Sweet peppers, the last gifts of summer

Ripe bell peppers at the market
Ripe bell peppers at the market

We can buy red and yellow bell peppers year-round at my neighborhood grocery store. Usually hot house-grown, frequently imported, they contribute welcome color and crunch to our salads during the dreary winter months.

They have little in common, however, with the gorgeous vine-ripened bells that overflowed the bins at our local farmers market last weekend. Large, glossy and richly colored, these thick-walled peppers were meaty and packed with sweet flavor.

Such luscious peppers are among the last gifts of summer. They almost make up for the fact that this year’s tomato harvest is in its waning days. Soon the warm weather produce will be gone and all that will be left in the market will be the sturdy greens, squash and root vegetables of fall and winter.

With such an abundance of appealing peppers at bargain prices, I couldn’t resist buying a bagful to cook in the Italian manner with garlic and olive oil. To make the most of their sunny flavor, I cooked the bells slowly and gently until they almost melted into a savory jam perfect for spreading on bruschetta, topping polenta or accompanying pan-roasted chicken. A few capers and olives provided textural interest and seasoning.

If you like roasted peppers from a jar, you’ll be impressed with how much livelier the flavor is when you prepare them yourself.

The first step is to char the peppers. I like to do this on a gas grill, where I have more control of the process. But you can do it over a stove burner or under a broiler. Don’t be afraid to get them black all over. The skin is so much easier to remove when the pepper has been thoroughly charred.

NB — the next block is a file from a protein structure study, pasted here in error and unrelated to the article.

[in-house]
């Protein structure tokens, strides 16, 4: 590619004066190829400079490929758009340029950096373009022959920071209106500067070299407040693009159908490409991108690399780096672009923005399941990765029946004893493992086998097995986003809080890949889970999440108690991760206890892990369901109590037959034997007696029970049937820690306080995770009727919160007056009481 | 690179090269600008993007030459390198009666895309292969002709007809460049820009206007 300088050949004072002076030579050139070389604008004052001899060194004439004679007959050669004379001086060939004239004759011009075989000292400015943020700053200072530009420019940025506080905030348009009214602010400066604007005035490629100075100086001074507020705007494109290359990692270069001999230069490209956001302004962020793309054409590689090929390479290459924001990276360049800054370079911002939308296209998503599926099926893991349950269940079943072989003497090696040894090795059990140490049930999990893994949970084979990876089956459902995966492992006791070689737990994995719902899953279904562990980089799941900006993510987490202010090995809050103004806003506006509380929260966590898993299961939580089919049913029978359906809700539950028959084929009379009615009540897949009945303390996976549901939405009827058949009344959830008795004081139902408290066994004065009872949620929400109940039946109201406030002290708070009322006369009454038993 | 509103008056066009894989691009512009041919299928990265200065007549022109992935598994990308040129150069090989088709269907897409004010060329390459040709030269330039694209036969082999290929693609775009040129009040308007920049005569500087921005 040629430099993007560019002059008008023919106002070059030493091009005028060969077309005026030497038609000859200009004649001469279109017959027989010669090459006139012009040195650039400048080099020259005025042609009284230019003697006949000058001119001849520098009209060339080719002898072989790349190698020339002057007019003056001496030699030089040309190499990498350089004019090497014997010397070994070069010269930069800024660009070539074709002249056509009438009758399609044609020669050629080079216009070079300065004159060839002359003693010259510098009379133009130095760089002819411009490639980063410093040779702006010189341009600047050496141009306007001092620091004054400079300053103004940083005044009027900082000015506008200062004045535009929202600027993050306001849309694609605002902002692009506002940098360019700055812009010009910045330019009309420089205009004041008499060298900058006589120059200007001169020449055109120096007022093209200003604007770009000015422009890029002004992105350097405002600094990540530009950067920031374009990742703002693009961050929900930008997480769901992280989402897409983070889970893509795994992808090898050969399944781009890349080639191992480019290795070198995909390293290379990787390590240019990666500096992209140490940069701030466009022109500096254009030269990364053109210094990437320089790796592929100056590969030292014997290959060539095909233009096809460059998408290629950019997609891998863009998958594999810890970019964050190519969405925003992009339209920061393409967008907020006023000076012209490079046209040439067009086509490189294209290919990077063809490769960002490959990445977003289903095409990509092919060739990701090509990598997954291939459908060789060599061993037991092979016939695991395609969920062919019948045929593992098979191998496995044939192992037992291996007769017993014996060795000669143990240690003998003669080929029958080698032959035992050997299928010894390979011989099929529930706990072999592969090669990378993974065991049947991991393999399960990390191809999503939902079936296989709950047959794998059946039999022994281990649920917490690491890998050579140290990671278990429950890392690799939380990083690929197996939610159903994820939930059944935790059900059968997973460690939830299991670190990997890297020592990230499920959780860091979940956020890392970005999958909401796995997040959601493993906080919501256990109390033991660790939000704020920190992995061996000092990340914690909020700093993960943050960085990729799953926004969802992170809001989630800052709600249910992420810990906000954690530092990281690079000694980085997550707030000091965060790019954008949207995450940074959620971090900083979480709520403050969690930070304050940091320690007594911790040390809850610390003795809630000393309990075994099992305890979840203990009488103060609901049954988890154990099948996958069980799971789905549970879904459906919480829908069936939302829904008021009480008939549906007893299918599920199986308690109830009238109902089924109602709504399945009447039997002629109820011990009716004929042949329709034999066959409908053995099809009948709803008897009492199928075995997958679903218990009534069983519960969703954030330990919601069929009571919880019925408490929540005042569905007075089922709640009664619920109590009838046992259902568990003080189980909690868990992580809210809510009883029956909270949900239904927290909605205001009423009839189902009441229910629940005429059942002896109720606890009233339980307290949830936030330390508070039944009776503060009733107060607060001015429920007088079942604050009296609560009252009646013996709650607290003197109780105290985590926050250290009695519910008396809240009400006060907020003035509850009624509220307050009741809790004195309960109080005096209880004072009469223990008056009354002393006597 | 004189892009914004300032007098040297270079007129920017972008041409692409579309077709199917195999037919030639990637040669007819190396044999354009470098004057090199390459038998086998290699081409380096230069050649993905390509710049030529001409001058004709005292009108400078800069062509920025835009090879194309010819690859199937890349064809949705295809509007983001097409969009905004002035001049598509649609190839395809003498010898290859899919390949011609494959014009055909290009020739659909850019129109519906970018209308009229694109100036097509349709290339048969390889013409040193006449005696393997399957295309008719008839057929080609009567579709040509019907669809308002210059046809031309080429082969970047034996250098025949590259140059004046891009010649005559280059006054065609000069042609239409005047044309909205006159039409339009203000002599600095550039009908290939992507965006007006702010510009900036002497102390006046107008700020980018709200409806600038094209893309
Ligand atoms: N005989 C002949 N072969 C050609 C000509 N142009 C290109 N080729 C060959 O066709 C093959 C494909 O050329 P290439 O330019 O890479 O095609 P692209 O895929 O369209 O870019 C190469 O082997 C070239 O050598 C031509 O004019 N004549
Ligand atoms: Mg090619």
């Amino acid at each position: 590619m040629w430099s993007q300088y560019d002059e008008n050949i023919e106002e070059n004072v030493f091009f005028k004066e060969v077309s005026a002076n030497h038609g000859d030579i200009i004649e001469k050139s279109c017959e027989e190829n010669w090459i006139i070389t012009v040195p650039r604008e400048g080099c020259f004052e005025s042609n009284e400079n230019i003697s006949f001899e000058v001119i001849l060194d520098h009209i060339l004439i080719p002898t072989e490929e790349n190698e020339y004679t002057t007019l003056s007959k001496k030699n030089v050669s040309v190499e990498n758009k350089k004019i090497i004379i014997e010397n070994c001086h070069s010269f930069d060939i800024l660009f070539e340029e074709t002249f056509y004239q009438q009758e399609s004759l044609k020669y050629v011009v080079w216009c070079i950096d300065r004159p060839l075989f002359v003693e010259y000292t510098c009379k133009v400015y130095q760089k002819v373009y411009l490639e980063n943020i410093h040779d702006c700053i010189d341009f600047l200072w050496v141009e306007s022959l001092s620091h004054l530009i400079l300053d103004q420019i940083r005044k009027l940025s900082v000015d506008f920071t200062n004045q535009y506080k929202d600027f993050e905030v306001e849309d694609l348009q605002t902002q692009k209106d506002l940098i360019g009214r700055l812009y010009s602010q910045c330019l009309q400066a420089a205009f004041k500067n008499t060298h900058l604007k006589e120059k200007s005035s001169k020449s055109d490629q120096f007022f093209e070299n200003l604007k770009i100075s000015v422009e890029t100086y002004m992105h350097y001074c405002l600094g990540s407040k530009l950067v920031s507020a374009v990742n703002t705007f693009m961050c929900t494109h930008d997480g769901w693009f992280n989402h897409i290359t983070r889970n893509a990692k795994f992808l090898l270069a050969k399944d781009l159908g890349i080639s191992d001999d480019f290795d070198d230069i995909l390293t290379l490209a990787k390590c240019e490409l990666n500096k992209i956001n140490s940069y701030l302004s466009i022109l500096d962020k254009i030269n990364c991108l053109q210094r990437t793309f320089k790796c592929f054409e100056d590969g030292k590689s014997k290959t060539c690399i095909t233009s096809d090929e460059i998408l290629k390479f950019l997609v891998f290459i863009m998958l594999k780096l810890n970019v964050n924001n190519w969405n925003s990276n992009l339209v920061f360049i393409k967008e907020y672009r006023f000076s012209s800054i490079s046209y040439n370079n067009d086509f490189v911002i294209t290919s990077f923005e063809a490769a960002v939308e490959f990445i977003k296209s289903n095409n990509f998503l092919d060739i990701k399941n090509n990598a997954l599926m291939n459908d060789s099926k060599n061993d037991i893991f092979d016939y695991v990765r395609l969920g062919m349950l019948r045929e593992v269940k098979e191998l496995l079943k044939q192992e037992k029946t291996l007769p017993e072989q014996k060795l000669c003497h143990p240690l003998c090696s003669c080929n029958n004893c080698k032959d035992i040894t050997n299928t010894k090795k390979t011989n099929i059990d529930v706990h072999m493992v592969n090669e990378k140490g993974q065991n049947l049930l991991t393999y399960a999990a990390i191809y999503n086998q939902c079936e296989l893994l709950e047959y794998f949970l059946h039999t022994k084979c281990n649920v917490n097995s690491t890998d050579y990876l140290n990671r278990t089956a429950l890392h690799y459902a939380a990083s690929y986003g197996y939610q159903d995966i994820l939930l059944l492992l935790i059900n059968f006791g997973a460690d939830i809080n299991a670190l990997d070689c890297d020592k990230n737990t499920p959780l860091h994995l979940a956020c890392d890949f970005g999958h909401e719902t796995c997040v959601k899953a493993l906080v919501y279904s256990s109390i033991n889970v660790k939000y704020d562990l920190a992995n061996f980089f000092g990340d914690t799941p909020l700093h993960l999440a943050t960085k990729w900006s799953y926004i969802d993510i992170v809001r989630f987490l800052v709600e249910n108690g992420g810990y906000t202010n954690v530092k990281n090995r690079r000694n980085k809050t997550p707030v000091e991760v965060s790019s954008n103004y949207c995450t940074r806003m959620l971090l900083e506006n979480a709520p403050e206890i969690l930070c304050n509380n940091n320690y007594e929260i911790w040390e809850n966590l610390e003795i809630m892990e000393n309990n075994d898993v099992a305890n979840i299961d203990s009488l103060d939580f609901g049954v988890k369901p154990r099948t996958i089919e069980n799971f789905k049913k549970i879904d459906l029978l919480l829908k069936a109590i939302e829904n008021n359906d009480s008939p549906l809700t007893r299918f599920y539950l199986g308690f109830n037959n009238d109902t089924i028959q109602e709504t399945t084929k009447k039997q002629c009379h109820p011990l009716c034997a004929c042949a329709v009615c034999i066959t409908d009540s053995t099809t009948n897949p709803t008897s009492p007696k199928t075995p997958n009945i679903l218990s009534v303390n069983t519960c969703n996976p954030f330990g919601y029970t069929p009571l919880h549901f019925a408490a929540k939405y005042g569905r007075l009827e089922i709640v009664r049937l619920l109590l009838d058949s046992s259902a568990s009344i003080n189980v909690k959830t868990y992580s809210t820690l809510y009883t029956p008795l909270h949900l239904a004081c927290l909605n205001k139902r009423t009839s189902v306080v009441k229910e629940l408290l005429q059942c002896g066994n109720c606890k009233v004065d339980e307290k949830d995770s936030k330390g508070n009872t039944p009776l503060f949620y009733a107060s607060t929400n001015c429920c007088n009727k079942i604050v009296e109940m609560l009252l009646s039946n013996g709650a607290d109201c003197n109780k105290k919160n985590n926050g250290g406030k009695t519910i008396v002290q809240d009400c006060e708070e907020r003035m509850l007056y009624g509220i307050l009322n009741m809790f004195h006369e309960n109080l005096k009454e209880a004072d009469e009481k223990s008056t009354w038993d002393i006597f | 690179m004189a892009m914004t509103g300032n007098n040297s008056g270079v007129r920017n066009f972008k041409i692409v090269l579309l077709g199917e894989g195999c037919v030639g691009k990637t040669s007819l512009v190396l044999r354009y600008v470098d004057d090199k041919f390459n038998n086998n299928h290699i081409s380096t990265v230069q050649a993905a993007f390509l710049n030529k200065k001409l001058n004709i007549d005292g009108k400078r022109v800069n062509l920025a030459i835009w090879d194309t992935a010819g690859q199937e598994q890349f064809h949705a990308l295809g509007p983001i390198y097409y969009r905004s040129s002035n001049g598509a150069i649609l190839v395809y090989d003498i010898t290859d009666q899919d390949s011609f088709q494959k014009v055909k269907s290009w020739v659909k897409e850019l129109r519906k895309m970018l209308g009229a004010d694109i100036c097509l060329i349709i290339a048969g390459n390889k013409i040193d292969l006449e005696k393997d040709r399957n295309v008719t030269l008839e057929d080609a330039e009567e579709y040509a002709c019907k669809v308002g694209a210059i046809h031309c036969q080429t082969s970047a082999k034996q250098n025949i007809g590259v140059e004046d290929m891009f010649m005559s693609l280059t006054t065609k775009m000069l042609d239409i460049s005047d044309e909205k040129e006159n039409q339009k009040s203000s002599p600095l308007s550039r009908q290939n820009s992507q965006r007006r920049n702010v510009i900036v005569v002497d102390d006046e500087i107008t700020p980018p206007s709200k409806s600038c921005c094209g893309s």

Next put the the charred peppers in a bowl, cover it tightly with a plate or plastic wrap and let them steam for about 15 minutes. This releases the peel from the flesh. When the peppers have cooled, rub the skin off with your hands. Resist the urge to rinse the peppers under running water to speed up the process and get off every last bit of peel. This will just dilute the flavor.

Carefully remove the core and seeds, then slice as directed for the recipe.

All that remains is to simmer the peppers slowly over medium to low heat for about half an hour to caramelize the natural sugars and intensify flavors. Serve warm or at room temperature.

Serves 4

4 large ripe bell peppers
2 tablespoons olive oil
2 cloves garlic, smashed, peeled and coarsely chopped
3 tablespoons water
2 tablespoons capers, rinsed
8 Nicoise olives, pitted
6 large basil leaves, shredded
Salt and freshly ground black pepper

Char, peel and remove core and seeds from peppers. Slice lengthwise into 1-inch strips.

Warm olive oil over medium heat in a medium-sized skillet. Add garlic and cook, stirring, until it begins to brown. Add peppers, water, capers, olives and basil. Bring to a slow simmer, reduce heat to low and cook for about 30 minutes, stirring occasionally, until peppers are tender and juices have thickened. Season to taste.

Serve warm or at room temperature.

Aleta Watson

6 thoughts on “Sweet peppers, the last gifts of summer”

  1. What a photo! Great, great site. Congratulations.

    I was taught to put the charred peppers into a paper bag. Do you think that’s bad (as in toxic), or just inefficient? This would be a great condiment to have on hand to spread on sandwiches, serve with meat, even add to salads. About how long does it keep refrigerated? Does it freeze?

    Of course, it’s also possible that we’d eat it all up at once.

  2. Thanks, Susan.

    I just put them in a bowl because it’s easier and less wasteful. Paper bags work just fine and I don’t think they’re toxic. It hasn’t stayed around my house long enough to test for refrigeration but a couple of days should be fine.

    Since freezing tends to dull flavors, I’d freeze the roasted and peeled peppers first if you have a lot. Then I’d simmer them with the garlic, peppers and olives at the last minute.

  3. I’d plead that it’s not wasteful, since I reuse paper bags. Not having anyone to pack lunches for anymore, it’s hard to find uses for those small bags that I still save and store by the hundreds just in case…just like those wine corks.

    Good idea on freezing the peppers and simmering later.

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